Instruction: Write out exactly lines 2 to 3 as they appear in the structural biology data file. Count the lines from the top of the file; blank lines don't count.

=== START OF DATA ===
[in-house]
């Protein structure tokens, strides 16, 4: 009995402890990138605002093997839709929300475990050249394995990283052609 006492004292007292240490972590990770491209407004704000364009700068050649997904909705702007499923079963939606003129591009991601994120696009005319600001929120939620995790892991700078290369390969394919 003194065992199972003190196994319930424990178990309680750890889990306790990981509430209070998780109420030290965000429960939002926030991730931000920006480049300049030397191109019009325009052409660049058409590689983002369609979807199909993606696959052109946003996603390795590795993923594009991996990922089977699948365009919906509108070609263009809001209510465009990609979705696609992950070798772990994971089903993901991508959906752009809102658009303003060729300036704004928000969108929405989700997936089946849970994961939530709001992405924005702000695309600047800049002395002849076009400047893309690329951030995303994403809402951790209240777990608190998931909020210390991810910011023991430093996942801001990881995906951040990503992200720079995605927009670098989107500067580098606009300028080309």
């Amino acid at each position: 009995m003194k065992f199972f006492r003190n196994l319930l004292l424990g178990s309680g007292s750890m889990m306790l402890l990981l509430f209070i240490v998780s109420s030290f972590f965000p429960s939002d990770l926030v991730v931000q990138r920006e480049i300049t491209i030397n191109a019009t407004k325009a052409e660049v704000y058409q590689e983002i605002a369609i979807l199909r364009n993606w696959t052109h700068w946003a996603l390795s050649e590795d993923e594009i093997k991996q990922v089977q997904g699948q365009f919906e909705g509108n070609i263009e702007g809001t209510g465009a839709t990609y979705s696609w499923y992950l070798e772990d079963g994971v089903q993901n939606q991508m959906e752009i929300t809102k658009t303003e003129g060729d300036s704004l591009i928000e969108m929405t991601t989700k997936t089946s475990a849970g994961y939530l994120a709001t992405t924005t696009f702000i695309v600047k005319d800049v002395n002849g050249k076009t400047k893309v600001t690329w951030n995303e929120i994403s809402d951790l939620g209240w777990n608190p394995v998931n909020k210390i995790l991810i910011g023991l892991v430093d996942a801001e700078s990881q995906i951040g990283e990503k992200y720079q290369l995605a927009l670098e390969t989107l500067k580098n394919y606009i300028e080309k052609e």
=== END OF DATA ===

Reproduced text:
């Protein structure tokens, strides 16, 4: 009995402890990138605002093997839709929300475990050249394995990283052609 006492004292007292240490972590990770491209407004704000364009700068050649997904909705702007499923079963939606003129591009991601994120696009005319600001929120939620995790892991700078290369390969394919 003194065992199972003190196994319930424990178990309680750890889990306790990981509430209070998780109420030290965000429960939002926030991730931000920006480049300049030397191109019009325009052409660049058409590689983002369609979807199909993606696959052109946003996603390795590795993923594009991996990922089977699948365009919906509108070609263009809001209510465009990609979705696609992950070798772990994971089903993901991508959906752009809102658009303003060729300036704004928000969108929405989700997936089946849970994961939530709001992405924005702000695309600047800049002395002849076009400047893309690329951030995303994403809402951790209240777990608190998931909020210390991810910011023991430093996942801001990881995906951040990503992200720079995605927009670098989107500067580098606009300028080309």
């Amino acid at each position: 009995m003194k065992f199972f006492r003190n196994l319930l004292l424990g178990s309680g007292s750890m889990m306790l402890l990981l509430f209070i240490v998780s109420s030290f972590f965000p429960s939002d990770l926030v991730v931000q990138r920006e480049i300049t491209i030397n191109a019009t407004k325009a052409e660049v704000y058409q590689e983002i605002a369609i979807l199909r364009n993606w696959t052109h700068w946003a996603l390795s050649e590795d993923e594009i093997k991996q990922v089977q997904g699948q365009f919906e909705g509108n070609i263009e702007g809001t209510g465009a839709t990609y979705s696609w499923y992950l070798e772990d079963g994971v089903q993901n939606q991508m959906e752009i929300t809102k658009t303003e003129g060729d300036s704004l591009i928000e969108m929405t991601t989700k997936t089946s475990a849970g994961y939530l994120a709001t992405t924005t696009f702000i695309v600047k005319d800049v002395n002849g050249k076009t400047k893309v600001t690329w951030n995303e929120i994403s809402d951790l939620g209240w777990n608190p394995v998931n909020k210390i995790l991810i910011g023991l892991v430093d996942a801001e700078s990881q995906i951040g990283e990503k992200y720079q290369l995605a927009l670098e390969t989107l500067k580098n394919y606009i300028e080309k052609e």